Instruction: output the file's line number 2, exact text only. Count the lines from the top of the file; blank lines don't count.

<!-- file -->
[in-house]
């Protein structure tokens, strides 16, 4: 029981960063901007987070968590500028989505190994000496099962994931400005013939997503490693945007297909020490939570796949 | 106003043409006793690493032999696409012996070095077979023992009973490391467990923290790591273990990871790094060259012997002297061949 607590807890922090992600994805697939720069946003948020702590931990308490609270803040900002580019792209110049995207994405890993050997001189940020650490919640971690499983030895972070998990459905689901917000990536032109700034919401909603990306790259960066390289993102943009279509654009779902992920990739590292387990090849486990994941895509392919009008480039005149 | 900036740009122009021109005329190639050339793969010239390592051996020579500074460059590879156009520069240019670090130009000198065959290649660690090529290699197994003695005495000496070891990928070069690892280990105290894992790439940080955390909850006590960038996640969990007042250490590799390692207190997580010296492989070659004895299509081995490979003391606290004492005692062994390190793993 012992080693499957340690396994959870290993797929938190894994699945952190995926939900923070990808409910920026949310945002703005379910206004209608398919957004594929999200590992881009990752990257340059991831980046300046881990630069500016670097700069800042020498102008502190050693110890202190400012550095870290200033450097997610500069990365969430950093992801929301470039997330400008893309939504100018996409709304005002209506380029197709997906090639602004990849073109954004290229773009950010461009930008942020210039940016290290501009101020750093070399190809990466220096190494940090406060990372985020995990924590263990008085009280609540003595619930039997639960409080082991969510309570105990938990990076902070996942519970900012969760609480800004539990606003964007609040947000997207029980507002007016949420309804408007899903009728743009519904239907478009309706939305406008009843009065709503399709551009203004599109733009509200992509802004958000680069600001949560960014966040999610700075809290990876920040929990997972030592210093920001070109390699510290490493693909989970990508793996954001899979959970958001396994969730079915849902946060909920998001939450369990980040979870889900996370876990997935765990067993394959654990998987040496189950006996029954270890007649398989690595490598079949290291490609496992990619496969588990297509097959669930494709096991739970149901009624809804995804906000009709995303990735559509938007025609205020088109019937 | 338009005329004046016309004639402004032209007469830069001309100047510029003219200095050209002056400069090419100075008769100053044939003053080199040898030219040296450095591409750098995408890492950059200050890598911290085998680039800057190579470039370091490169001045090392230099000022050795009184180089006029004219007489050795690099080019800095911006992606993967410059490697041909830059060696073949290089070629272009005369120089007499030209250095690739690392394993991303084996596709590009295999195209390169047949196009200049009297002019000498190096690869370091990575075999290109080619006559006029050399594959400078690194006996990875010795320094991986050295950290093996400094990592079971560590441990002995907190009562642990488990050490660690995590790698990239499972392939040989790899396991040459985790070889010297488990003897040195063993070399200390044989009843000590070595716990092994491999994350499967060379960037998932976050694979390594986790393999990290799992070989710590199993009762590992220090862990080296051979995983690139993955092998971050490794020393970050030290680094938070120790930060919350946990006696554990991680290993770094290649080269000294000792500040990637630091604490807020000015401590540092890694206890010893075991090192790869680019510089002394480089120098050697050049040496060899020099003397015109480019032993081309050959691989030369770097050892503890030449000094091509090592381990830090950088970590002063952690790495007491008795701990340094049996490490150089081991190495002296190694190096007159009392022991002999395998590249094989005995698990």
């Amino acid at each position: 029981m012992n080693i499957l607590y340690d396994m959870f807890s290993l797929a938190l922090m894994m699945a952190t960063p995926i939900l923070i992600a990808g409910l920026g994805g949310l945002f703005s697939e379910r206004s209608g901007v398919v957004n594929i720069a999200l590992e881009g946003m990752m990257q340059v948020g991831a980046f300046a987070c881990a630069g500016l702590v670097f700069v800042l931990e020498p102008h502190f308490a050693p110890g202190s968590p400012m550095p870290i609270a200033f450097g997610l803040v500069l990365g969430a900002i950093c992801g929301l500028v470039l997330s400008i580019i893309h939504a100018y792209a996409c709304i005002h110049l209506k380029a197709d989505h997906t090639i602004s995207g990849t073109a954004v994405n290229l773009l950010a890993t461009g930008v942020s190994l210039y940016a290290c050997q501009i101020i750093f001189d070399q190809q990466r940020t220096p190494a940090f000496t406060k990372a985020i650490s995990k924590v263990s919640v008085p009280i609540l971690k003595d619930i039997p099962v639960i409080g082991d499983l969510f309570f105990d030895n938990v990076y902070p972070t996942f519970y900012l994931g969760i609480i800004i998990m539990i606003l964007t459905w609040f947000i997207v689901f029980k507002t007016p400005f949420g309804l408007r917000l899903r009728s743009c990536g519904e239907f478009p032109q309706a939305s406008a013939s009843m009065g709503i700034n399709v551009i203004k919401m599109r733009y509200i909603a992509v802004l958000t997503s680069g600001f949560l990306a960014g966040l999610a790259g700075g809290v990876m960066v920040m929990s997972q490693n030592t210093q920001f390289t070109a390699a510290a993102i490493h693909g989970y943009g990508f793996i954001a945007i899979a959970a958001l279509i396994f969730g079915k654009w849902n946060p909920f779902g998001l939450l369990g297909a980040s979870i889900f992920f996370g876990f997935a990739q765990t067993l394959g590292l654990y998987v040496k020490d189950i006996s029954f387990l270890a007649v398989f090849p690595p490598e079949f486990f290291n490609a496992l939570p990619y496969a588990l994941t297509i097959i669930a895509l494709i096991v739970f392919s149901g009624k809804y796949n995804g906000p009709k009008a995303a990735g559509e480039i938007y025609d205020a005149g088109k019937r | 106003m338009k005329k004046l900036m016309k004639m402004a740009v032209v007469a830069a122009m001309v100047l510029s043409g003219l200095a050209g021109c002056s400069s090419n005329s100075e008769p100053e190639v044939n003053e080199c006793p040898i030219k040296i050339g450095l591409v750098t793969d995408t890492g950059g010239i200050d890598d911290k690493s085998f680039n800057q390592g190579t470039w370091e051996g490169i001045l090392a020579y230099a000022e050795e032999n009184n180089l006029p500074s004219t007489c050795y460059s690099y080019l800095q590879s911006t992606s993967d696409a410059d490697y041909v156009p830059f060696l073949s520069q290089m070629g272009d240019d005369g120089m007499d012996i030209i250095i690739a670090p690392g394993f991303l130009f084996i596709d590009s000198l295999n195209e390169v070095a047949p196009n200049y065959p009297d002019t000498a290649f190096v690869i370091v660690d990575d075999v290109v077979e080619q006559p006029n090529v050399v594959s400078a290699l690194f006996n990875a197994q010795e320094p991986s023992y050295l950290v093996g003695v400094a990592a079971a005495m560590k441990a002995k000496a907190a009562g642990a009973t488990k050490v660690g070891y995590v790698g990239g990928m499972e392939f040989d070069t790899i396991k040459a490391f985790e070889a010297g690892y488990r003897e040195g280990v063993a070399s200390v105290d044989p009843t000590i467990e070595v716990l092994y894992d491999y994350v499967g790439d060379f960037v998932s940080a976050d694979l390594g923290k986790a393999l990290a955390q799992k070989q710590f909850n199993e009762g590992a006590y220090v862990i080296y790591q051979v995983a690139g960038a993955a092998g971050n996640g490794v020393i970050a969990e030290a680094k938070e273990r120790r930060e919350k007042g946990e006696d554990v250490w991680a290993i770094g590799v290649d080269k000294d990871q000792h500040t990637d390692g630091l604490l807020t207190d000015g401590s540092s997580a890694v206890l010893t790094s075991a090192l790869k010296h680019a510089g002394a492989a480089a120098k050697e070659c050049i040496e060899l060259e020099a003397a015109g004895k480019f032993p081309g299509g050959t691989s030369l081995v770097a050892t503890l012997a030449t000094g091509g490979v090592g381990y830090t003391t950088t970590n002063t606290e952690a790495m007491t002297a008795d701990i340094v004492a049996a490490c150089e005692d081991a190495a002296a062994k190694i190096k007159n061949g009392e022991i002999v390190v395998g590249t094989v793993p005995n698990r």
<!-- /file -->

């Protein structure tokens, strides 16, 4: 029981960063901007987070968590500028989505190994000496099962994931400005013939997503490693945007297909020490939570796949 | 106003043409006793690493032999696409012996070095077979023992009973490391467990923290790591273990990871790094060259012997002297061949 607590807890922090992600994805697939720069946003948020702590931990308490609270803040900002580019792209110049995207994405890993050997001189940020650490919640971690499983030895972070998990459905689901917000990536032109700034919401909603990306790259960066390289993102943009279509654009779902992920990739590292387990090849486990994941895509392919009008480039005149 | 900036740009122009021109005329190639050339793969010239390592051996020579500074460059590879156009520069240019670090130009000198065959290649660690090529290699197994003695005495000496070891990928070069690892280990105290894992790439940080955390909850006590960038996640969990007042250490590799390692207190997580010296492989070659004895299509081995490979003391606290004492005692062994390190793993 012992080693499957340690396994959870290993797929938190894994699945952190995926939900923070990808409910920026949310945002703005379910206004209608398919957004594929999200590992881009990752990257340059991831980046300046881990630069500016670097700069800042020498102008502190050693110890202190400012550095870290200033450097997610500069990365969430950093992801929301470039997330400008893309939504100018996409709304005002209506380029197709997906090639602004990849073109954004290229773009950010461009930008942020210039940016290290501009101020750093070399190809990466220096190494940090406060990372985020995990924590263990008085009280609540003595619930039997639960409080082991969510309570105990938990990076902070996942519970900012969760609480800004539990606003964007609040947000997207029980507002007016949420309804408007899903009728743009519904239907478009309706939305406008009843009065709503399709551009203004599109733009509200992509802004958000680069600001949560960014966040999610700075809290990876920040929990997972030592210093920001070109390699510290490493693909989970990508793996954001899979959970958001396994969730079915849902946060909920998001939450369990980040979870889900996370876990997935765990067993394959654990998987040496189950006996029954270890007649398989690595490598079949290291490609496992990619496969588990297509097959669930494709096991739970149901009624809804995804906000009709995303990735559509938007025609205020088109019937 | 338009005329004046016309004639402004032209007469830069001309100047510029003219200095050209002056400069090419100075008769100053044939003053080199040898030219040296450095591409750098995408890492950059200050890598911290085998680039800057190579470039370091490169001045090392230099000022050795009184180089006029004219007489050795690099080019800095911006992606993967410059490697041909830059060696073949290089070629272009005369120089007499030209250095690739690392394993991303084996596709590009295999195209390169047949196009200049009297002019000498190096690869370091990575075999290109080619006559006029050399594959400078690194006996990875010795320094991986050295950290093996400094990592079971560590441990002995907190009562642990488990050490660690995590790698990239499972392939040989790899396991040459985790070889010297488990003897040195063993070399200390044989009843000590070595716990092994491999994350499967060379960037998932976050694979390594986790393999990290799992070989710590199993009762590992220090862990080296051979995983690139993955092998971050490794020393970050030290680094938070120790930060919350946990006696554990991680290993770094290649080269000294000792500040990637630091604490807020000015401590540092890694206890010893075991090192790869680019510089002394480089120098050697050049040496060899020099003397015109480019032993081309050959691989030369770097050892503890030449000094091509090592381990830090950088970590002063952690790495007491008795701990340094049996490490150089081991190495002296190694190096007159009392022991002999395998590249094989005995698990």